Contrary to common misconceptions about how AI will negatively impact the job landscape, there are many benefits that advancements in technology can have on businesses.
The current impact of AI at work is only just the beginning. For businesses to take advantage of these advancements, organisations must focus on simplifying and securing AI to avoid the risk of being left behind.
“The latest developments in machine learning and artificial intelligence are rapidly reaching the mainstream, resulting in a massive shift in the way people across the world interact with technology and their teams,” said Emily He, SVP, Human Capital Management Cloud Business Group, Oracle.
“The relationship between humans and machines is being redefined at work. There is no one-size-fits-all approach to manage this change”
“Organisations need to partner with HR teams to successfully implement AI at work if they are to meet the changing expectations of their teams.”
Oracle’s latest research, ‘From Fear to Enthusiasm’, found that AI is already heavily influencing businesses. 50% of workers now use some form of AI at work compared to only 32% last year. Despite misconceptions about employees being fearful of AI integration, Oracle found that 65% of employees are optimistic and excited about potentially having robot co-workers.
“Over the past two years, we’ve found that workers have become more optimistic as they’ve adopted AI in the workplace, and HR is leading the way,” continued Emily.
“The 2019 study shows that AI is redefining not only the relationship between employee and manager but also the role of a manager in an AI-driven workplace.”
“Managers will remain relevant in the future if they focus on being human and using their soft skills, leaving the technical skills and routine tasks to robots.”
Business leaders can heavily benefit from accelerated developments in AI. It can improve relationships between teams and take over basic tasks. Furthermore, AI has a significant impact on how employees interact with managers. Consequently, the traditional role of an HR department is changing.
Studies by Oracle revealed that 64% of people would trust a robot over their manager. What’s more, half have turned to robots for advice over their managers. This is a stark reminder that many roles could fluctuate as AI evolves.
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“Our 2019 results reveal that forward-looking companies are already capitalising on the power of AI,” said Jeanne Meister, Founding Partner, Future Workplace.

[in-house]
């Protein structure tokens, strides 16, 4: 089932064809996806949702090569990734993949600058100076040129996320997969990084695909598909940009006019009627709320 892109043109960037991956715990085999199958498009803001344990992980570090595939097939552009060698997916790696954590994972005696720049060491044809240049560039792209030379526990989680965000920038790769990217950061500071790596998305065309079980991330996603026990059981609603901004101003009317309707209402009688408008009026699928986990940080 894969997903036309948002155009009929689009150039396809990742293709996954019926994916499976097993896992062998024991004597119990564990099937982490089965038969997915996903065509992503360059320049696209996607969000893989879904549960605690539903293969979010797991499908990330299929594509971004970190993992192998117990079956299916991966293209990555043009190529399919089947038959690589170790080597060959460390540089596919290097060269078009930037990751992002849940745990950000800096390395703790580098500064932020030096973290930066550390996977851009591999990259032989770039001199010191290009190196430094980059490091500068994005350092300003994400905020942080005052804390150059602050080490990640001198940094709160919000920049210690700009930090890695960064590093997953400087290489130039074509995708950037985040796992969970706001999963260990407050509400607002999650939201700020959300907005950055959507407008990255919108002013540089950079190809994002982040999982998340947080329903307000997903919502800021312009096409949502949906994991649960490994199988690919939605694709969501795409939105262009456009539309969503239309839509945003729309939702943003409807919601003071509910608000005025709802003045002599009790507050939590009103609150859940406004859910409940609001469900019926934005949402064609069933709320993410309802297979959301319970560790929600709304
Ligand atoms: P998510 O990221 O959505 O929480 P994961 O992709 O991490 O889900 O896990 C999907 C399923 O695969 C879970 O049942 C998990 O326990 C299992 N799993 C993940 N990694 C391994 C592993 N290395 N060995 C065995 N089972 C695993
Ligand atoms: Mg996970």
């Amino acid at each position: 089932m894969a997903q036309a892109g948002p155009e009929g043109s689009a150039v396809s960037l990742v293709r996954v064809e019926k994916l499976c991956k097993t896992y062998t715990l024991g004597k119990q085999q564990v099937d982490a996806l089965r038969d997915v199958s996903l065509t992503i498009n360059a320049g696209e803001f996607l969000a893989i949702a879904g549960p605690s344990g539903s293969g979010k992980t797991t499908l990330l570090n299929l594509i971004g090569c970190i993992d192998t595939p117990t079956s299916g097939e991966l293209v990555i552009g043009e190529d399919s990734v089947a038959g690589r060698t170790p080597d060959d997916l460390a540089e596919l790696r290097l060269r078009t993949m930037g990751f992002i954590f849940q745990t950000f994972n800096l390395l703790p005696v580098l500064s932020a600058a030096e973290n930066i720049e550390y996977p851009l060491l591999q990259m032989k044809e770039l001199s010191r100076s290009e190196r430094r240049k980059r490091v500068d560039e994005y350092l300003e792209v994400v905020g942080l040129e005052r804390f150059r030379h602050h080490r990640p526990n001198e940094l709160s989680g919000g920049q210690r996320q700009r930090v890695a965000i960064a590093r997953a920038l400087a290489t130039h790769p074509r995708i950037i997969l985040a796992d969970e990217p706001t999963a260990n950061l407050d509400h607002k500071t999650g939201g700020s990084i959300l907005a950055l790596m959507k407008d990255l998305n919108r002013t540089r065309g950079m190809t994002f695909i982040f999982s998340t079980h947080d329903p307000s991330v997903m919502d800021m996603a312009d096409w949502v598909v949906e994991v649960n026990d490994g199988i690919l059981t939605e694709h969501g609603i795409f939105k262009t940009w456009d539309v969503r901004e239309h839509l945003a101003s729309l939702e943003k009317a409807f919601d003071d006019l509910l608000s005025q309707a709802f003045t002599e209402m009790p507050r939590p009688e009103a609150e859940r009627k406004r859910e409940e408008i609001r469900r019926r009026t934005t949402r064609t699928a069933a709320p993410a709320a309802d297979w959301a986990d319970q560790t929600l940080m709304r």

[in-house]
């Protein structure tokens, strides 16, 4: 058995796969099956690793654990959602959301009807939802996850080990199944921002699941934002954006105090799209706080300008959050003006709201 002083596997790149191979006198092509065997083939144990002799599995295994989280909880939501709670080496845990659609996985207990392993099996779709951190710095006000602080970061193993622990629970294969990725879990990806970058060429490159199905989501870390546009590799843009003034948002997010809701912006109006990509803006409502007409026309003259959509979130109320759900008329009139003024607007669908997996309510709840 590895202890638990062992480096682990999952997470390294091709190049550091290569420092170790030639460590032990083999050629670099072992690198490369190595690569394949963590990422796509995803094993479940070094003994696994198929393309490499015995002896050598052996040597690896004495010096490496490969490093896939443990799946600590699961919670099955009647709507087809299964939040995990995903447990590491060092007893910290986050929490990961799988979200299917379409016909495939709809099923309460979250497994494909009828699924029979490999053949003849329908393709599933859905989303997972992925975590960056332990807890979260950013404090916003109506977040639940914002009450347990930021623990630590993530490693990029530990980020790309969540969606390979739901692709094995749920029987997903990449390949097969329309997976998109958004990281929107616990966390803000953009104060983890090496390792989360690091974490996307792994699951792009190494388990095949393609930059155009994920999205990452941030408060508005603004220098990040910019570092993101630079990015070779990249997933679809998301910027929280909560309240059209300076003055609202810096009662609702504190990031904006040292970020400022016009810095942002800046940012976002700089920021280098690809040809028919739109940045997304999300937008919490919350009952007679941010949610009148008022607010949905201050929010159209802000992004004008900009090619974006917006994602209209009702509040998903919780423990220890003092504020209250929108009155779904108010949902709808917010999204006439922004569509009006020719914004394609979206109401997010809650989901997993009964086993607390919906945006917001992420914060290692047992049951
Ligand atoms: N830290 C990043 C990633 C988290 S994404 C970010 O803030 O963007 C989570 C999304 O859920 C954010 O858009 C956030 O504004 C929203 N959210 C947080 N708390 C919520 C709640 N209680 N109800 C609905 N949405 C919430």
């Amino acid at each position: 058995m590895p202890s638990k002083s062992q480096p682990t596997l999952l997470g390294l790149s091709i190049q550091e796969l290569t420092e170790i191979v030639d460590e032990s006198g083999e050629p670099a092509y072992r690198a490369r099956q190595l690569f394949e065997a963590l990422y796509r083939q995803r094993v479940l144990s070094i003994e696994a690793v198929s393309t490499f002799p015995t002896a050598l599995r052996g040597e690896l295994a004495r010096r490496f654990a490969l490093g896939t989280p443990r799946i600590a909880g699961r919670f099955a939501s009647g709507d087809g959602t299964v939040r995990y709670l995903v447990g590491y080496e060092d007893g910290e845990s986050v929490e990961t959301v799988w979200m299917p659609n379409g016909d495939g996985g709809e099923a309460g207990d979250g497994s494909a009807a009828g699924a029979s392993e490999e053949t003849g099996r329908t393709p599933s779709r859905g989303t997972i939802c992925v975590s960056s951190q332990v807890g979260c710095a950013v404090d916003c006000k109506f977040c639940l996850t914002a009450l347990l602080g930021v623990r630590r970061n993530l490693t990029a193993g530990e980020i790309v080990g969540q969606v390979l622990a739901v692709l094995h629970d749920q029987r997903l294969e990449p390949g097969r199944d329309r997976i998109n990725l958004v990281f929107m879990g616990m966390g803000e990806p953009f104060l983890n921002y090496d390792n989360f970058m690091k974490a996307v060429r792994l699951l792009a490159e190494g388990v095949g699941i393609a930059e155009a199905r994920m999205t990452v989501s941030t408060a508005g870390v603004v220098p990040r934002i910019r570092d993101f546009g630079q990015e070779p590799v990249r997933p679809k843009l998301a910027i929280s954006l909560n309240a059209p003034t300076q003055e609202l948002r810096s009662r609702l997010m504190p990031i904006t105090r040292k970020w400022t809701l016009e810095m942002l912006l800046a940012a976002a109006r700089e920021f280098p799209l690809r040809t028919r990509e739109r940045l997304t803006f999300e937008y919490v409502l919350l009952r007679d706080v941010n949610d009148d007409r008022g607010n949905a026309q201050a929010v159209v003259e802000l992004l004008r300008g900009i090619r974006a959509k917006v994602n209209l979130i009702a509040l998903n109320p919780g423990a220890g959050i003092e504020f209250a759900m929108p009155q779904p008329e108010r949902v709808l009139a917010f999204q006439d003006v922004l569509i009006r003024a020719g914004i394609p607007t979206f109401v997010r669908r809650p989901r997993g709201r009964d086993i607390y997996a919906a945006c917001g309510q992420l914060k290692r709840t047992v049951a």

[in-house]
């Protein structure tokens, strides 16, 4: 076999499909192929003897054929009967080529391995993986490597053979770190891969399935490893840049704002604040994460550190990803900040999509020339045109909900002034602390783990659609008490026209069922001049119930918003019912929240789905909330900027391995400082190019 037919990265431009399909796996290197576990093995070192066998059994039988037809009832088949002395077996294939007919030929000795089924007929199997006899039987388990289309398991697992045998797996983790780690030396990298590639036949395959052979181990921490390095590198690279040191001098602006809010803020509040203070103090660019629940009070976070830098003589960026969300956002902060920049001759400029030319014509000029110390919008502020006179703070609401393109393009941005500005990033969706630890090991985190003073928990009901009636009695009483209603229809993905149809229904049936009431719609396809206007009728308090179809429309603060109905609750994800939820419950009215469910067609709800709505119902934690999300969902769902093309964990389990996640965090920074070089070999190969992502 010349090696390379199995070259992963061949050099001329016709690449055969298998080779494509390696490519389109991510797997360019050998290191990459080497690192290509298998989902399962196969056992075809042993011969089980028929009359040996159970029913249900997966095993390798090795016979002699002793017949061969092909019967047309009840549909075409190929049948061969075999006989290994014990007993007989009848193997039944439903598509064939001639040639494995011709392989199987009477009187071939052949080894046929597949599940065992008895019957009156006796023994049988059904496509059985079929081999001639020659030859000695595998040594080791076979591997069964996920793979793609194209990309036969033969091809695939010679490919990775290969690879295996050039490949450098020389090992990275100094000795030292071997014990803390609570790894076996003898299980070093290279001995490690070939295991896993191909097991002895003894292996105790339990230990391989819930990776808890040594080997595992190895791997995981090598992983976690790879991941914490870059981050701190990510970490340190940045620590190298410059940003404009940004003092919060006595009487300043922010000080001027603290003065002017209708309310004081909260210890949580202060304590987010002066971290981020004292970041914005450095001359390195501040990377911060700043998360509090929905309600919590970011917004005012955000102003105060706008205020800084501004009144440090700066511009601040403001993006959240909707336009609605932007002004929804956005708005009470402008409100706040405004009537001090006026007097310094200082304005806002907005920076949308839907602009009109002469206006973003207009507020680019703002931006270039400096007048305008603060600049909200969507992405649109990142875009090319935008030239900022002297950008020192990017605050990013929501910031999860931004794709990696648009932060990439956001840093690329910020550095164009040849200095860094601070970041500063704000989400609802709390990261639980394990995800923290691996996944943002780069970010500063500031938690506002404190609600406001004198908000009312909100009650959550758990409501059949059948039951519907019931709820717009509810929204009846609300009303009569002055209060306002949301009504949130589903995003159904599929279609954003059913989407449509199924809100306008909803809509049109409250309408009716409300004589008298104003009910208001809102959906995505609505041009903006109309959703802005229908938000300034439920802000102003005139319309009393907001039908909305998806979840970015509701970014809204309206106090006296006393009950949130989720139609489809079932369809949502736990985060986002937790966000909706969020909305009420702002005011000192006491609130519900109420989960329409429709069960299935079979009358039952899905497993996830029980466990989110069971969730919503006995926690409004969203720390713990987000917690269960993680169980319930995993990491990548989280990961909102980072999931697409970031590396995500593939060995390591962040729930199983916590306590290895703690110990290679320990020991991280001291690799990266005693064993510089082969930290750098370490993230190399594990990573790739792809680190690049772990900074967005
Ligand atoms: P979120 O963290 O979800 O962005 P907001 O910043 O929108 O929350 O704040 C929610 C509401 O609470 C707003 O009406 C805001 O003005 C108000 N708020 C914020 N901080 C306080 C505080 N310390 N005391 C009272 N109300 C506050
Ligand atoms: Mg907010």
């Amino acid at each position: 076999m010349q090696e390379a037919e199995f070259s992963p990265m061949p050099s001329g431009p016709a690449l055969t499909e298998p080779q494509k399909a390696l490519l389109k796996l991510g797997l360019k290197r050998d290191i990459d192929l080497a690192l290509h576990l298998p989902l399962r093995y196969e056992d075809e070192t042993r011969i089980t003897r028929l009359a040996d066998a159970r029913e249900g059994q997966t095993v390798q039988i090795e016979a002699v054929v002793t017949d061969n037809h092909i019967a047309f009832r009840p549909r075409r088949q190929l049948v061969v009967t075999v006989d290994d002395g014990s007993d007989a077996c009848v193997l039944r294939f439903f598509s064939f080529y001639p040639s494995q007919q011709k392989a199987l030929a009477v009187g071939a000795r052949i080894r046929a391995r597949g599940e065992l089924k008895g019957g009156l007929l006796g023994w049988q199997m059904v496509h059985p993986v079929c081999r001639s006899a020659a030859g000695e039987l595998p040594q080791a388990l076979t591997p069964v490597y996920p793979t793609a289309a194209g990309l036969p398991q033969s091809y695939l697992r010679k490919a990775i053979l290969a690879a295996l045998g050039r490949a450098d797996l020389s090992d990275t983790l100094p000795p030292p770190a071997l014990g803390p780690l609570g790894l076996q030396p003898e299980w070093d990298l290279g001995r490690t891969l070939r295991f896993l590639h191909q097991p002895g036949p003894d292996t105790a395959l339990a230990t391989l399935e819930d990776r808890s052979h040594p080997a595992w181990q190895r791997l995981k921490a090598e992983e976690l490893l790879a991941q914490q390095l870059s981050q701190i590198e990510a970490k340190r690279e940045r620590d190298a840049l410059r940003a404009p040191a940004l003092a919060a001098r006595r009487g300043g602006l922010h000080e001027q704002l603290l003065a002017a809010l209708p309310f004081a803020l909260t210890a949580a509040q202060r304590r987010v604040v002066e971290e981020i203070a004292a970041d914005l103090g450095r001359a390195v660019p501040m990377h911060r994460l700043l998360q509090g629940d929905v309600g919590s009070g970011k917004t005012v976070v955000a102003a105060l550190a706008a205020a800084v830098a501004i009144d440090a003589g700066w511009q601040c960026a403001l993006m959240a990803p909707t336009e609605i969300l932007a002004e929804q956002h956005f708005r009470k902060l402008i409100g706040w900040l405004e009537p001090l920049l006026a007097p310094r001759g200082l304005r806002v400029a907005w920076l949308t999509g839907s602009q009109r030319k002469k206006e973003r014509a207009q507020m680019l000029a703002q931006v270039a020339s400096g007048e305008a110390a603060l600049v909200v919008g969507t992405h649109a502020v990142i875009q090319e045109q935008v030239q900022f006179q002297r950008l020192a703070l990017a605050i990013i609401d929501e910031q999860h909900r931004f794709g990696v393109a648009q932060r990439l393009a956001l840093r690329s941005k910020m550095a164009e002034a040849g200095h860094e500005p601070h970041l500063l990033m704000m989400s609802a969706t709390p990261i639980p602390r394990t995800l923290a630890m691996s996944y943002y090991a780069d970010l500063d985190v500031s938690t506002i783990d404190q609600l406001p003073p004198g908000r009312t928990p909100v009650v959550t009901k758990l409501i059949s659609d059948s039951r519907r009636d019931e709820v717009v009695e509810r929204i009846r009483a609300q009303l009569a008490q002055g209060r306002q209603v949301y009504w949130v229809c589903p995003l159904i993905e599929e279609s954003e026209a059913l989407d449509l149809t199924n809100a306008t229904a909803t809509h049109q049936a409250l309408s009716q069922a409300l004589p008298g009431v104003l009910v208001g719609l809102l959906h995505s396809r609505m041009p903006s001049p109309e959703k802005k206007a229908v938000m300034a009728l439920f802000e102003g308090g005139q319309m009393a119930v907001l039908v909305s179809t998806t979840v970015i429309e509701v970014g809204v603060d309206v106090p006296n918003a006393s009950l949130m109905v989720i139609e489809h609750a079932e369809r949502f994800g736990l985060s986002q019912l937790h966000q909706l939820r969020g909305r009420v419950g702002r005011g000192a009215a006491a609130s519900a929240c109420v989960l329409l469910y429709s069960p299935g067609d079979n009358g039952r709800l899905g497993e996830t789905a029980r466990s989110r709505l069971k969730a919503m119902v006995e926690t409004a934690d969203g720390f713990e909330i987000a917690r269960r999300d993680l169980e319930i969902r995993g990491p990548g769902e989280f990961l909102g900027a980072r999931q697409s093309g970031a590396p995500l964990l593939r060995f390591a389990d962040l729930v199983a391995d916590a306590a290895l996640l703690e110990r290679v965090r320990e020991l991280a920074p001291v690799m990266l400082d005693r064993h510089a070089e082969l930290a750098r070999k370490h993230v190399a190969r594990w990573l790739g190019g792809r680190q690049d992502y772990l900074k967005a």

As workers and managers leverage the power of AI in the workplace, they are beginning to see the possibility of being free of many of their routine tasks, having more time to solve critical business problems for their companies.
Continuous learning has never been more crucial if employees are to keep up with the rapid shifts in digitalisation.
Although HR leaders are the most excited about AI developments, they have an influential and vital role to play in understanding technological developments.
76% of Oracle’s study participants (and 81% of the HR leaders) have found it challenging to keep up with the pace of digital changes. Furthermore, 51% of businesses acknowledge that they do not have the current skills required to succeed in the AI age.
“AI and automation in any business area can be beneficial but it takes a high level of emotional intelligence to effectively implement these processes,” said Steve Collinson, Director of HR, Zurich UK.
“Once implemented they need to be carefully managed and monitored. It’s not as simple as just asking a robot to do something in the same way time and time again, that’s where the errors occur.”
Privacy and security concerns may grow as AI continues to influence workforces. However, with routine tasks being replaced by technology, it could create more leeway to create an effective strategy where these concerns are resolved, ensuring a smooth transition into the digital age.
The speed of technological developments is increasing, and employees are ready to embrace AI. Organisations that can move swiftly to encourage adoption will be able to drive innovation and secure their future in current markets. Nonetheless, it’s essential to recognise the risks of introducing AI into the workplace.
“Without a doubt, people are crucial to a firm’s continued success, so it’s important to invest correctly in HR technology,” said Julie Chell, Chief People Officer, Civica.
“Early adopters are now deploying ‘assistive AI’ in back-office systems helping to improve employee productivity, driving cost savings, efficiencies and improving services – but we must also acknowledge the risks.”
“Organisations need to ensure that HR and people processes are not being left behind. Investment into these technologies will ensure organisations have the systems in place to support their employees through an ‘always on’ approach, to nurture and harness the talent needed to thrive.”
While HR teams and wider workforces may continue to fluctuate, the role of HR leaders remains vital in ensuring a stable shift toward the digital landscape.